Social engineering scams take advantage of fear and a loss of common sense. First, government agencies and institutions will never direct you to pay balances from an ATM or even by using cryptocurrency. Second, always remember that private keys are secret for a reason – no one can ever trace back your wallet, so no one can return cryptocurrency money after it’s been sent. By remembering the basics of cryptocurrency, you can avoid bitcoin ATM scams and most of the illicit schemes described. Third, only use customer support on the provider’s website. Anything else could be a fake phone number.

Cryptocurrency Trading Scams

Trading scams are the top cryptocurrency schemes. While private key theft, social media, and bitcoin ATM scams represent losses in the thousands and involve rudimentary knowledge of technology, trading scams have resulted in the equivalency of multi-million dollars being illegally obtained. Three common crypto trading scams require very close vigilance: pump and dumps, exchange Ponzi schemes, and fake coins/tokens.

Cryptocurrency Pump and Dump Signals

Spotting a pump-and-dump is tough. There have been attempts to determine whether a price movement signals the start of a new trend, and there’s even an attempt to use AI to identify and predict such schemes. But can human eyes and brainpower be enough to identify a pump-and-dump trend?

Excessive hype is the first step. Excitement is necessary to create excitement, with hopes that it’ll drive up the market price. One way is to pay influencers (sometimes called “shills”) to promote the coin; payment methods could be flat fees, free coins, or referral links that earn a commission. Influencers aren’t likely to reveal their relationship, so your only opinion is to research contradictory opinions about an altcoin. You could also conduct some research about the value of the coin itself. Does it solve a problem? Is there a preexisting market issue that necessitates the creation of this altcoin? If you can’t discover any significant purpose about a particular cryptocurrency, proceed very carefully.

Analyzing price and transaction volumes is another approach for spotting a pump-and-dump, a practice called technical analysis, using price and transaction volume charts to predict price trends. It’s the only quantitative way for analyzing cryptocurrency (no balance sheets and income statements exist for currencies). The key is to look for sudden rises proceeded by sudden drops and the pattern repeating itself in a short time. Here is a YouTube video below that provides a visual explanation:

Cryptocurrency Ponzi Schemes

Money that’s used to repay earlier investors, from new money coming in, is the simplest definition of a Ponzi scheme. The most famous example is the Madoff Ponzi scheme uncovered during The Great Recession.

Unfortunately, the cryptocurrency space has experienced its problems. The most recent example was the PlusToken scandal, a platform that posed as a wallet, and investors were promised 9-18% return if they purchased special tokens with BTC or ETH. The platform invented a referral scheme that lured in new investors. One day in June 2019, customers encountered withdrawal problems. Then, a message on the site appeared: “Sorry we have run.” Since then, there have been manhunts to track down all the criminal’s wallets and examine behaviors in their transfer patterns.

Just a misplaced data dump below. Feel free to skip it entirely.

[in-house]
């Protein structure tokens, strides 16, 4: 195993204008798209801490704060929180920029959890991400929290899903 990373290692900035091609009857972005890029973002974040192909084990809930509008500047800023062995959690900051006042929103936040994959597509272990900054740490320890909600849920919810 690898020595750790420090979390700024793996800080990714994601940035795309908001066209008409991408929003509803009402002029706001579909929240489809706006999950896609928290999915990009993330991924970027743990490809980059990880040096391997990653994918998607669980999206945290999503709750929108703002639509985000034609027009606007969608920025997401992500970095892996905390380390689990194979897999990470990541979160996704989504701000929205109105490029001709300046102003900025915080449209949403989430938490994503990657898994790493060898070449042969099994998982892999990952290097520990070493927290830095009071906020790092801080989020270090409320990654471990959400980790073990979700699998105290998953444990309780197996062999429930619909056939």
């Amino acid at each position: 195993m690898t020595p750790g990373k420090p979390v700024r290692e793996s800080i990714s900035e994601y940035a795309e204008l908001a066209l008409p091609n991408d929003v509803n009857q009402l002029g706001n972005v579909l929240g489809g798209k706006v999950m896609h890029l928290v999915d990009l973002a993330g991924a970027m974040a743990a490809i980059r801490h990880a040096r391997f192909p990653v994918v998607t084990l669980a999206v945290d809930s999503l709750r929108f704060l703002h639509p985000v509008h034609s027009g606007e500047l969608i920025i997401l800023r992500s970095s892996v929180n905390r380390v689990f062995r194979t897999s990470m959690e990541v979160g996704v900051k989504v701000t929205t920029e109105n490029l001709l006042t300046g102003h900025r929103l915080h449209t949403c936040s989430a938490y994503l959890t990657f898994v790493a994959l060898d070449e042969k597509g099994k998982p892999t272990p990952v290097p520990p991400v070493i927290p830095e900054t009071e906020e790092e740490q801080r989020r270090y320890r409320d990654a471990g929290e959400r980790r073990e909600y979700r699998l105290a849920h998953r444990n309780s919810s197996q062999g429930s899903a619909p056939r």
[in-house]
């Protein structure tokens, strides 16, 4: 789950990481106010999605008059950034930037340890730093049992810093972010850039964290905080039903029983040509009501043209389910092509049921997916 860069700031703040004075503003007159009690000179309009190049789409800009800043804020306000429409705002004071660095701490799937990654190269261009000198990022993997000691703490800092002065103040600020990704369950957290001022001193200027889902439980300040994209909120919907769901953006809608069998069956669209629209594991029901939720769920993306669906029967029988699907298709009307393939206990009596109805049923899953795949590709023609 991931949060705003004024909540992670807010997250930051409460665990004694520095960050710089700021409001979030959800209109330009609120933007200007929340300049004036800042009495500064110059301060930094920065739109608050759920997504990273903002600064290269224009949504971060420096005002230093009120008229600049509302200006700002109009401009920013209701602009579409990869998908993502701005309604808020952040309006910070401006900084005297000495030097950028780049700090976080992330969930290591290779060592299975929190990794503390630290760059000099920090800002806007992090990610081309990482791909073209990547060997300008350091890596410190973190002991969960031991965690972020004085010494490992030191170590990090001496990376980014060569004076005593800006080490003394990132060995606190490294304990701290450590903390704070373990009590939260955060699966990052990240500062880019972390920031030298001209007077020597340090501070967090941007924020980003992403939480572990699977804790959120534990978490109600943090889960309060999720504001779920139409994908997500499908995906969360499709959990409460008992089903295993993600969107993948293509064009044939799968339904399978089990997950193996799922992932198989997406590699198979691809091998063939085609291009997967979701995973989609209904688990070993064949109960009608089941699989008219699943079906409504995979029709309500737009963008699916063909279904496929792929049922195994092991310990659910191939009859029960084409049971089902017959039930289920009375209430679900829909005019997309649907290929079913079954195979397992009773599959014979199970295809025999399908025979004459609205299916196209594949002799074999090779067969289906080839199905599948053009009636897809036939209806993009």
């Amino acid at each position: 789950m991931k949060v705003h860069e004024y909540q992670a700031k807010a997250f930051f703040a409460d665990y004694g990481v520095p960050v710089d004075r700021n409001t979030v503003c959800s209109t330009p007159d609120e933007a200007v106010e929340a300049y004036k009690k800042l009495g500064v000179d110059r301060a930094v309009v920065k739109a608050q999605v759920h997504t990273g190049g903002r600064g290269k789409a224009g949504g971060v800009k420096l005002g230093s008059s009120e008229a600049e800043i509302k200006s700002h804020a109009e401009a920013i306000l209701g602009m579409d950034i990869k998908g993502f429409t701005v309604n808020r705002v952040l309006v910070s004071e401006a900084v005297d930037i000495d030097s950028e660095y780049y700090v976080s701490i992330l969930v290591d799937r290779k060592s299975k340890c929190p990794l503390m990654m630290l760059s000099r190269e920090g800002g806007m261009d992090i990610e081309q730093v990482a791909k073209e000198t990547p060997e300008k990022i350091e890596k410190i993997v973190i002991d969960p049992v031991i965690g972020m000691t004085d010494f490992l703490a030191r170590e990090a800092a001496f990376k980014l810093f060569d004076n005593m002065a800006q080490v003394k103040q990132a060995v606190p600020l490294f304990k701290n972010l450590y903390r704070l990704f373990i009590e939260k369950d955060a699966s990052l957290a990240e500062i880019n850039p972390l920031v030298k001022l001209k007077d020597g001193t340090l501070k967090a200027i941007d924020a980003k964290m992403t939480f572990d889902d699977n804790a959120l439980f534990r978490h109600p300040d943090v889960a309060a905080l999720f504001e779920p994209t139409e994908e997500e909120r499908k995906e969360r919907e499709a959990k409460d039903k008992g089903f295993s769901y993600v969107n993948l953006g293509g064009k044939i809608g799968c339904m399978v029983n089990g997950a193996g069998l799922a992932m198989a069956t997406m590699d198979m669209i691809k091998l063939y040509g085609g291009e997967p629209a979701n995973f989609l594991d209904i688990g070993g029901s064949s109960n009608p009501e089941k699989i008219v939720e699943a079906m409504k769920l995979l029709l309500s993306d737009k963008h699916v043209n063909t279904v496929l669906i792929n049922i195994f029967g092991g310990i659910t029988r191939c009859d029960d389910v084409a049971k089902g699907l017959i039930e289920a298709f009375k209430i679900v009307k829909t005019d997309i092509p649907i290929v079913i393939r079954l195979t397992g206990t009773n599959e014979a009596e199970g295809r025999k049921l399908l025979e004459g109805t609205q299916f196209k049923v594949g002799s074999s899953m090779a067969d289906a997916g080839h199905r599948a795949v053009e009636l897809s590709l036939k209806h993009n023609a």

There are some lessons to learn from crypto Ponzi schemes:

  1. There is no clear purpose for the tokens other than as an investment vehicle.
  2. Any investments that divert control of cryptocurrency away from you are a risky bet.
  3. No smart contract is involved to guarantee money transfers.

PlusToken is also an example of a fake coin, a cryptocurrency that exists for no particular reason. An ICO will most likely be the source of a fake coin. One way to spot a fake coin is to browse their website and look for vague language. If you can’t precisely identify the purpose of a cryptocurrency, then it’s most likely a fake coin or the target of a pump-and-dump. One such example is HoweyCoins. It promises to upend the travel industry and replace points with crypto. Even reading the whitepaper seems wonky. Here is some nebulous language in its whitepaper:

  • “Travel is expensive, but we are at the cusp of a revolution that will democratize travel and leisure for everyone.”
  • “Capturing the value and the inherent efficiencies of cryptocurrencies compared to the current fiat structure.”
  • There’s even a long section associating the coins with a revolution against the financial system.

HoweyCoins is an example of a fake currency that promotes lifestyle instead of providing technical details about its token. It’s also from the imagination of the SEC, building the website to spoof and mimic illegitimate cryptocurrency issuers.

Scammers accompany every financial instrument. Someone will always exploit loopholes in a system or human psychology. Always remember to keep your private key safe. When you transfer funds outside of your immediate control, please don’t assume you will ever see them again. Nobody can manage your cryptocurrency investments; only you can. “Not your keys, not your crypto” and “don’t be too greedy” are two mantras you should keep close to your heart.